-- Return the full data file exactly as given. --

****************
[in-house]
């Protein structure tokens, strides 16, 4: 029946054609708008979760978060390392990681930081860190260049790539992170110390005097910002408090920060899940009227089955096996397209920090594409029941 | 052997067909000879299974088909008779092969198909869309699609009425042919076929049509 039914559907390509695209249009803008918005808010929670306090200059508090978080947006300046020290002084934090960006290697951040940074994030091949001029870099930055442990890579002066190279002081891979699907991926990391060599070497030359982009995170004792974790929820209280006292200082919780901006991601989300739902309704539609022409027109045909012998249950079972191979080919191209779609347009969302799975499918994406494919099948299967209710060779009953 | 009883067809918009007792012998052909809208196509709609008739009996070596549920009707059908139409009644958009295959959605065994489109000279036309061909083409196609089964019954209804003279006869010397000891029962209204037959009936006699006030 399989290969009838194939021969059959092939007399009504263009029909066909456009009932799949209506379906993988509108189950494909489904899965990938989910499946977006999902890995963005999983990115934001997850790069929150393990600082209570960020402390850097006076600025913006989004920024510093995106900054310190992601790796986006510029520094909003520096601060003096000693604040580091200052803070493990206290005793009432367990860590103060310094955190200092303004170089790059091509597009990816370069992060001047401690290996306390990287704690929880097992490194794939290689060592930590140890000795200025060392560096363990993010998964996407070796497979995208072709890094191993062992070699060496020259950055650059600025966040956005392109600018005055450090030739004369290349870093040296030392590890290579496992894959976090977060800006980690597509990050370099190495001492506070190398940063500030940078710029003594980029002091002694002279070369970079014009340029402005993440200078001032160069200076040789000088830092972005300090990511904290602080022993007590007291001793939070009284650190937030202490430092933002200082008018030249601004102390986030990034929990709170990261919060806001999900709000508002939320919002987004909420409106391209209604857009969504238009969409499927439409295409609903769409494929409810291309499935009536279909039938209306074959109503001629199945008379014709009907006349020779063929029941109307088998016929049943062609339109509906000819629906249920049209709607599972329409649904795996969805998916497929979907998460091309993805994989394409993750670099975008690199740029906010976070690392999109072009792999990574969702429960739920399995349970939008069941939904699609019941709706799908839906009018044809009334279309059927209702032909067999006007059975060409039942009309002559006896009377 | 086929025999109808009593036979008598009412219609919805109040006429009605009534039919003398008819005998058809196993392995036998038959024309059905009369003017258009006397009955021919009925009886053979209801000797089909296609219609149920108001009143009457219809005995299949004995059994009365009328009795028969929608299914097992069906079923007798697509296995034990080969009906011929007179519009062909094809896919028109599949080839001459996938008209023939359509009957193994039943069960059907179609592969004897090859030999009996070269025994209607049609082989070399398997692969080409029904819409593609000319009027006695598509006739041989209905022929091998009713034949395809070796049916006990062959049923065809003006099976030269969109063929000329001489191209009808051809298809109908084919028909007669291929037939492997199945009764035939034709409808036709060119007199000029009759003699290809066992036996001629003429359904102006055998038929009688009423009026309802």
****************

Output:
[in-house]
């Protein structure tokens, strides 16, 4: 029946054609708008979760978060390392990681930081860190260049790539992170110390005097910002408090920060899940009227089955096996397209920090594409029941 | 052997067909000879299974088909008779092969198909869309699609009425042919076929049509 039914559907390509695209249009803008918005808010929670306090200059508090978080947006300046020290002084934090960006290697951040940074994030091949001029870099930055442990890579002066190279002081891979699907991926990391060599070497030359982009995170004792974790929820209280006292200082919780901006991601989300739902309704539609022409027109045909012998249950079972191979080919191209779609347009969302799975499918994406494919099948299967209710060779009953 | 009883067809918009007792012998052909809208196509709609008739009996070596549920009707059908139409009644958009295959959605065994489109000279036309061909083409196609089964019954209804003279006869010397000891029962209204037959009936006699006030 399989290969009838194939021969059959092939007399009504263009029909066909456009009932799949209506379906993988509108189950494909489904899965990938989910499946977006999902890995963005999983990115934001997850790069929150393990600082209570960020402390850097006076600025913006989004920024510093995106900054310190992601790796986006510029520094909003520096601060003096000693604040580091200052803070493990206290005793009432367990860590103060310094955190200092303004170089790059091509597009990816370069992060001047401690290996306390990287704690929880097992490194794939290689060592930590140890000795200025060392560096363990993010998964996407070796497979995208072709890094191993062992070699060496020259950055650059600025966040956005392109600018005055450090030739004369290349870093040296030392590890290579496992894959976090977060800006980690597509990050370099190495001492506070190398940063500030940078710029003594980029002091002694002279070369970079014009340029402005993440200078001032160069200076040789000088830092972005300090990511904290602080022993007590007291001793939070009284650190937030202490430092933002200082008018030249601004102390986030990034929990709170990261919060806001999900709000508002939320919002987004909420409106391209209604857009969504238009969409499927439409295409609903769409494929409810291309499935009536279909039938209306074959109503001629199945008379014709009907006349020779063929029941109307088998016929049943062609339109509906000819629906249920049209709607599972329409649904795996969805998916497929979907998460091309993805994989394409993750670099975008690199740029906010976070690392999109072009792999990574969702429960739920399995349970939008069941939904699609019941709706799908839906009018044809009334279309059927209702032909067999006007059975060409039942009309002559006896009377 | 086929025999109808009593036979008598009412219609919805109040006429009605009534039919003398008819005998058809196993392995036998038959024309059905009369003017258009006397009955021919009925009886053979209801000797089909296609219609149920108001009143009457219809005995299949004995059994009365009328009795028969929608299914097992069906079923007798697509296995034990080969009906011929007179519009062909094809896919028109599949080839001459996938008209023939359509009957193994039943069960059907179609592969004897090859030999009996070269025994209607049609082989070399398997692969080409029904819409593609000319009027006695598509006739041989209905022929091998009713034949395809070796049916006990062959049923065809003006099976030269969109063929000329001489191209009808051809298809109908084919028909007669291929037939492997199945009764035939034709409808036709060119007199000029009759003699290809066992036996001629003429359904102006055998038929009688009423009026309802």